On the surface they seem similar, both a rich red color and loaded with tomatoes. They both feel light and refreshing. Both are loaded with garlic.
That's where the similarities end.
Whereas gazpacho is loaded with veggies, salmorejo gets its heft from a generous dose of olive oil, almonds and toasted bread.
Gazpacho is made at the height of summer, with the freshest vegetables imaginable. Salmorejo is more forgiving. Sure, fresh, ripe tomatoes would probably be best, but it's almost equally delicious in the dead of winter, loaded with canned plum tomatoes.
There's something fantastic about having a soup that tastes this fresh in early spring, months before tomatoes show up in the market. We drank it by the cupful, literally.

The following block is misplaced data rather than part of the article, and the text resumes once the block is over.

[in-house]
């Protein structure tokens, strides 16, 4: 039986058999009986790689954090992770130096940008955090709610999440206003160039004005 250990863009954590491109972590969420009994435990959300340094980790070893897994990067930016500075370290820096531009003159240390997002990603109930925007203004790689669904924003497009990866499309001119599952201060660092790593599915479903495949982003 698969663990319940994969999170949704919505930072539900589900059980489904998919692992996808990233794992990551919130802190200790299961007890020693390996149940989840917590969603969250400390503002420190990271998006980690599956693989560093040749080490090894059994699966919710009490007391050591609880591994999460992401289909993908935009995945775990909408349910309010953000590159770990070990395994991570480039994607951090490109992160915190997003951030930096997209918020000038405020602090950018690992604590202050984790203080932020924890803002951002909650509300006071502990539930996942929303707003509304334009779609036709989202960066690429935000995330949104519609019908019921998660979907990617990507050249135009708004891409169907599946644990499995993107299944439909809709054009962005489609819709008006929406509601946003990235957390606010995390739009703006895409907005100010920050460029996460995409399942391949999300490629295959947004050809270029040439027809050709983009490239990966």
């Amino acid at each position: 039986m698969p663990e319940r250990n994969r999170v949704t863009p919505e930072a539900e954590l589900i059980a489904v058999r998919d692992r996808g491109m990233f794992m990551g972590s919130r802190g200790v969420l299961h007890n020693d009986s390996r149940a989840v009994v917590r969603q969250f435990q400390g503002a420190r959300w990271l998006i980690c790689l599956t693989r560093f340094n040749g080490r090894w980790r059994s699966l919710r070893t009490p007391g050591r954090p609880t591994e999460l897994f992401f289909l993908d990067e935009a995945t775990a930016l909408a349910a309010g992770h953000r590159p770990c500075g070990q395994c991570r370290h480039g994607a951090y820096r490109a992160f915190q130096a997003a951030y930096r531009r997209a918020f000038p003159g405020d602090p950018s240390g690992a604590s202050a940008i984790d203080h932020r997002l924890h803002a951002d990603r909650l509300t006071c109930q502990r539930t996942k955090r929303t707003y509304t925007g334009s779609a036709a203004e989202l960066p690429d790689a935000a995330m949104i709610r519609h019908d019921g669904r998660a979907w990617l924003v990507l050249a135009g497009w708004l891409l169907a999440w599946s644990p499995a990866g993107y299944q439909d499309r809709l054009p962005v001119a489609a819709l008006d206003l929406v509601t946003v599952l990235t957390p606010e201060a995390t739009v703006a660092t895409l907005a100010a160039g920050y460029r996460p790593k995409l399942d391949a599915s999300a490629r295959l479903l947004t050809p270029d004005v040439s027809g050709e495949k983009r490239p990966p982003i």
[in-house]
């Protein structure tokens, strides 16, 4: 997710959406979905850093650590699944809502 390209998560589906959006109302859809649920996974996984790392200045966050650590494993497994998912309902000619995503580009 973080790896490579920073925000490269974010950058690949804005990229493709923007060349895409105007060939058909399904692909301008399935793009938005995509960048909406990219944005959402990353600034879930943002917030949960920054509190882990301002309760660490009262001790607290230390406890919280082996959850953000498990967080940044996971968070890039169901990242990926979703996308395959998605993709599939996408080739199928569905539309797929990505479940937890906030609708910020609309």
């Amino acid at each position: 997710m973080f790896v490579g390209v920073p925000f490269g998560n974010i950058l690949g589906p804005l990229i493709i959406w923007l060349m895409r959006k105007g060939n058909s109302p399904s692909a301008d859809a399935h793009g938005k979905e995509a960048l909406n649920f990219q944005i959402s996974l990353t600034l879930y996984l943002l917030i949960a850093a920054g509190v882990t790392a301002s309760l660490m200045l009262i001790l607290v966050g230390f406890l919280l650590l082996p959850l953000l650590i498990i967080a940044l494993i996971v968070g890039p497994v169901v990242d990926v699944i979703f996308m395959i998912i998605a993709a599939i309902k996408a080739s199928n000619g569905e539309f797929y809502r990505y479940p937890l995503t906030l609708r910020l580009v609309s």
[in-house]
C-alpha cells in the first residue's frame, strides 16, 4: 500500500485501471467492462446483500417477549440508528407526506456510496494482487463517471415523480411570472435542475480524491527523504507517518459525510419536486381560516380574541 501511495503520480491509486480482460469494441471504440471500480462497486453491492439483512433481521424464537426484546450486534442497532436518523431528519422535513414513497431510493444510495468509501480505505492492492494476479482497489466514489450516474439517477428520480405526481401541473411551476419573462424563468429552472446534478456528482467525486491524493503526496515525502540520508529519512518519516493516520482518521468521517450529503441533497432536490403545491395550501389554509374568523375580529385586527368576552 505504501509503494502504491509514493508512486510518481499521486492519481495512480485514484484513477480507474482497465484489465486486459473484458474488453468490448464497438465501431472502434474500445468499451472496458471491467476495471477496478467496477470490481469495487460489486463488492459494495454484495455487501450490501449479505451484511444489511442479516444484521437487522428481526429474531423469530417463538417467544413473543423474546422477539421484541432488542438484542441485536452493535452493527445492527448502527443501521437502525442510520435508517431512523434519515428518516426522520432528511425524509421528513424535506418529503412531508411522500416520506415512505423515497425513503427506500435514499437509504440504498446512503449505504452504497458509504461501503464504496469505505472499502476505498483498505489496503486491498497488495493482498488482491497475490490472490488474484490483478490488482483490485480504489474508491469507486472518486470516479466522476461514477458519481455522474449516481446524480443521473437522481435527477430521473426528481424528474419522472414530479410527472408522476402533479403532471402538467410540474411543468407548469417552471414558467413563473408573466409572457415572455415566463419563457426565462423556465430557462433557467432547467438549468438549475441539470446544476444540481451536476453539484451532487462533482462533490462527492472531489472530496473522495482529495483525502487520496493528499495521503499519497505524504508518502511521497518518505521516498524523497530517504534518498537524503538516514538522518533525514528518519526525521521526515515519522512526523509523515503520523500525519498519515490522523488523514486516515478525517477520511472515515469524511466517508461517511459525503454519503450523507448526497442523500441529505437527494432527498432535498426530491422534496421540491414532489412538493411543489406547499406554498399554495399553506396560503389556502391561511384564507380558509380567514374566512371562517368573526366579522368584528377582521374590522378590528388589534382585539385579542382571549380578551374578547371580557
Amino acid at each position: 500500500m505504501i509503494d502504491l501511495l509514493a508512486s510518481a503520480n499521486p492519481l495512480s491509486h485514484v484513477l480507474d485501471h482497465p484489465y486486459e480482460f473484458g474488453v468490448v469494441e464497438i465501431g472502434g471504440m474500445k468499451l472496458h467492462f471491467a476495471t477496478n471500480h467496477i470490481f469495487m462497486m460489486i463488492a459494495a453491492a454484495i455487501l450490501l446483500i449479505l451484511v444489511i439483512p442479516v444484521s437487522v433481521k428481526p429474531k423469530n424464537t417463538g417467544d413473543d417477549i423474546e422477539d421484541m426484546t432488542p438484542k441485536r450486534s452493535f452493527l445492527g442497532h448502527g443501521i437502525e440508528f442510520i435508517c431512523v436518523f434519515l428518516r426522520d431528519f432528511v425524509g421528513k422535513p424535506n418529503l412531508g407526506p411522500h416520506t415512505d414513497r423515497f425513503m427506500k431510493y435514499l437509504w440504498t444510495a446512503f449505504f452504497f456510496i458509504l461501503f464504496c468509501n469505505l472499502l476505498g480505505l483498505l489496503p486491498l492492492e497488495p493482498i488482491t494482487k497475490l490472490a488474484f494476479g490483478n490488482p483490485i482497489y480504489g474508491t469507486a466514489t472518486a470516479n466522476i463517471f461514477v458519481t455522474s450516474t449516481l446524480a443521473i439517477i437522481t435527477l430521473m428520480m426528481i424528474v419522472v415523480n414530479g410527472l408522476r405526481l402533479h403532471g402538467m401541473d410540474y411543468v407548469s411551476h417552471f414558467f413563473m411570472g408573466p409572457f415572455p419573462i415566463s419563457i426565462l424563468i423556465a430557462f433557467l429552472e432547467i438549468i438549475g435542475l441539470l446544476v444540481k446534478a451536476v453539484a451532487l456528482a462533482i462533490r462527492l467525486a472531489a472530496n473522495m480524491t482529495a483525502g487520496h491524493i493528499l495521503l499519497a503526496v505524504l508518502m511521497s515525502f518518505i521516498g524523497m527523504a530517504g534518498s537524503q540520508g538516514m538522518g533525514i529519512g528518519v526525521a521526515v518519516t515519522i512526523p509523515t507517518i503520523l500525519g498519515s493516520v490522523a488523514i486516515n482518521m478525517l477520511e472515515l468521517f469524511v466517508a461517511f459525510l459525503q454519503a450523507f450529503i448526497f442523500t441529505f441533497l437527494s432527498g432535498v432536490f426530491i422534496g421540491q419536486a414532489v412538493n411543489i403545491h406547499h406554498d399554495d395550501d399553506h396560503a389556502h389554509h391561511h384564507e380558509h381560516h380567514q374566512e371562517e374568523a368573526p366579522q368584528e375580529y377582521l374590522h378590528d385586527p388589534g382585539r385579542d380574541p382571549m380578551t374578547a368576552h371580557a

I topped it with chopped hard-boiled eggs. The true Spaniard would add chopped ham, but I left it out.
The leftovers froze beautifully and made a perfect meal for another night.
recipe adapted from Bon Appetit
2 28-ounce cans plum tomatoes
2 slices sandwich bread, toasted and chopped (I used a heartier whole wheat, but white would be fine too!)
1/3 cup slivered almonds, toasted
6 garlic cloves, roughly chopped
2 teaspoons Sherry vinegar
1/2 to 2/3 cup extra-virgin olive oil
Salt to taste
1 hard-boiled egg, chopped
An immersion blender or a blender
In a large bowl (if using an immersion blender) or in batches in your blender, combine bread, almonds and garlic cloves. Pulse until chopped.
Add tomatoes with liquid in batches, blending until very smooth. Add the Sherry vinegar. Slowly add the extra-virgin olive oil, and continue pureeing until the mixture is emulsified and frothy.
Taste, and add extra vinegar and salt to taste.
Chill the soup for at least 2 hours before serving.
Serve garnished with hard-boiled eggs and a drizzle of olive oil.